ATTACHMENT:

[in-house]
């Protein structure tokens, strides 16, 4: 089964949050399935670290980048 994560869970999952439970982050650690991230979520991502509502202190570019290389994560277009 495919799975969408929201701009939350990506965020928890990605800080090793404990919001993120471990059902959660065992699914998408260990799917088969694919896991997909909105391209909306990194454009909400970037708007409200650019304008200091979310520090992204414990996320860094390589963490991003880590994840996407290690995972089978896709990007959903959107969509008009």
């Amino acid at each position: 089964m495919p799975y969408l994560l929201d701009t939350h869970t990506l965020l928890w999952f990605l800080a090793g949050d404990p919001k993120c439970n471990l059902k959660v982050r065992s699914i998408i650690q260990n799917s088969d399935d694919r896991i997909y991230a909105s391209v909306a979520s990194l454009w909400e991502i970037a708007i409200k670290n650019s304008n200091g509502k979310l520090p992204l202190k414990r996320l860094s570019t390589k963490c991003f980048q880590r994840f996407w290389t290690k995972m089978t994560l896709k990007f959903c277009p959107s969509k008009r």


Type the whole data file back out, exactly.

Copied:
[in-house]
């Protein structure tokens, strides 16, 4: 089964949050399935670290980048 994560869970999952439970982050650690991230979520991502509502202190570019290389994560277009 495919799975969408929201701009939350990506965020928890990605800080090793404990919001993120471990059902959660065992699914998408260990799917088969694919896991997909909105391209909306990194454009909400970037708007409200650019304008200091979310520090992204414990996320860094390589963490991003880590994840996407290690995972089978896709990007959903959107969509008009």
């Amino acid at each position: 089964m495919p799975y969408l994560l929201d701009t939350h869970t990506l965020l928890w999952f990605l800080a090793g949050d404990p919001k993120c439970n471990l059902k959660v982050r065992s699914i998408i650690q260990n799917s088969d399935d694919r896991i997909y991230a909105s391209v909306a979520s990194l454009w909400e991502i970037a708007i409200k670290n650019s304008n200091g509502k979310l520090p992204l202190k414990r996320l860094s570019t390589k963490c991003f980048q880590r994840f996407w290389t290690k995972m089978t994560l896709k990007f959903c277009p959107s969509k008009r």